When you do anything, you’re always supposed to give it your best. And in the States, it often isn’t just your best but giving 110% instead. And when working out, how often do you hear your instructor tell you to give it all you’ve got? To give 100%? To go go go? But sometimes, that just won’t work.
Sometimes, you don’t have 100% to give.
On Friday at step class, that was me. I’d had a nasty headache earlier in the week, which meant I missed class on Wednesday, and Monday and Thursday I had PTO meetings, so missed class those days, as well. Couple that with not sleeping well, and I’m already not at my peak. And then I made a poor choice. My husband (unknowingly) ate my breakfast, so I made a not so good choice for breakfast that didn’t include the protein my body craves.
Class started out ok, but it’s a high energy, high intensity class. That “ok” start didn’t translate into the entire class. My knee lifts weren’t as high as they usually are, and I didn’t have my usual bounce. Well into the class, I realized that even with the slightly lower intensity, I was still almost exhausted, which is not normal for me though I’ll admit that our instructor seemed particularly evil today (three people left the class partway through).
Reluctantly, I had to lower my effort further. That day, 80% was my 100%. That’s all I had to give.
And some days, that’s ok. Some days you don’t have 100% to give. Some days you’re recovering from being sick or you’re injured or you tired or there are other reasons why you can’t or won’t perform up to your usual standards. On those days, you need to accept it and move forward just doing the best with wherever your 100% is that day.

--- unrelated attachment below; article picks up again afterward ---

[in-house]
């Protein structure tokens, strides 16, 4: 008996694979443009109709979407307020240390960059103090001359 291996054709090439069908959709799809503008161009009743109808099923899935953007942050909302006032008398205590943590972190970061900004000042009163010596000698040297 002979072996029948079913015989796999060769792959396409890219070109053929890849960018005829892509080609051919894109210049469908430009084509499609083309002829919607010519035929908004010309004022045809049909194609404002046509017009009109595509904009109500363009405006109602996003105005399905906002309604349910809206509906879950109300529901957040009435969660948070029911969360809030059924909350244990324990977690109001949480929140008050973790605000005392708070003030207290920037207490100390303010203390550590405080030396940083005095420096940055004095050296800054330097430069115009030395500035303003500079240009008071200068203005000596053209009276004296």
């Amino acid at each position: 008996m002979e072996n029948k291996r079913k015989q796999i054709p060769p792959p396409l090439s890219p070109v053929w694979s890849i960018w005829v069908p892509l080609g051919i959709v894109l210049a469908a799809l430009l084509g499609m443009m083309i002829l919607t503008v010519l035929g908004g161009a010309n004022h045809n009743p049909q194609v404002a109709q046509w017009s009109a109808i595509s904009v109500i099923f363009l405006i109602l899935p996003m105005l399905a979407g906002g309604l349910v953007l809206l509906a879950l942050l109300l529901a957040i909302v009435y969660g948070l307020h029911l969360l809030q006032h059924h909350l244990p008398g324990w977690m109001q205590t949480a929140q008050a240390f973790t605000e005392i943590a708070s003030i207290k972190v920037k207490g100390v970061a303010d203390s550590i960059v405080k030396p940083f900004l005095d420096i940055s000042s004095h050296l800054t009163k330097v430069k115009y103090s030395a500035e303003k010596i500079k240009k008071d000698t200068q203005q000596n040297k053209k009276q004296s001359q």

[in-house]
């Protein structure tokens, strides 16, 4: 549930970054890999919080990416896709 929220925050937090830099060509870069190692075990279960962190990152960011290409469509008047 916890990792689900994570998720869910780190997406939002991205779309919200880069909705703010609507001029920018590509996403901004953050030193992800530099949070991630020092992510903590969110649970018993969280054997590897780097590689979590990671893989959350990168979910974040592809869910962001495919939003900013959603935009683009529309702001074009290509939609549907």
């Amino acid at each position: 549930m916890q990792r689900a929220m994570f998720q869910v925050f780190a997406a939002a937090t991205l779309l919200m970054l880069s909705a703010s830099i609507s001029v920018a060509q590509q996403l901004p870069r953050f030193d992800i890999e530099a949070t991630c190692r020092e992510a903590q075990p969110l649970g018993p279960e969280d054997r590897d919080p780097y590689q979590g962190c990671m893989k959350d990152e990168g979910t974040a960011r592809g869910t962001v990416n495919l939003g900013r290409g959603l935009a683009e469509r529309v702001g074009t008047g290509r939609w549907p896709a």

Be happy that you made an effort at all. Be proud that you recognize what your body is telling you. Be grateful that you aren’t overdoing it that will put you in a worse position tomorrow.
That doesn’t mean to say that tomorrow you can or should choose to give 80% or 60% simply because that’s all you had to give today. And it doesn’t excuse putting yourself in a position where 80% is all you have to give. The migraine and meetings and lack of sleep I couldn’t help. The poor food choice that morning I could have changed. And I know I should have done better there. I’ll chalk it up as a reminder – not a learning experience because I already knew the importance for me of a solid breakfast before working out – and note that even when I’m frustrated I need to take the time to make better choices.
Forgive yourself when you don’t have 100% to give and give what you can instead. We aren’t perfect and can’t ever be perfect. As long as we recognize where we make mistakes and acknowledge where there are aspects beyond our control, we can move forward and continue to achieve our goals, whether they’re fitness related or elsewhere in life.
And today I’m headed back to the gym. It’s a Zumba class, but the instructor focuses not just on aerobic level but on muscle building, too, so this class won’t be as tough as Friday’s. And I was asleep before 10pm last night with no migraines to recover from. I’m currently drinking one of my favorite protein smoothie concoctions.
That’s why I know that today my 100% will be 100%.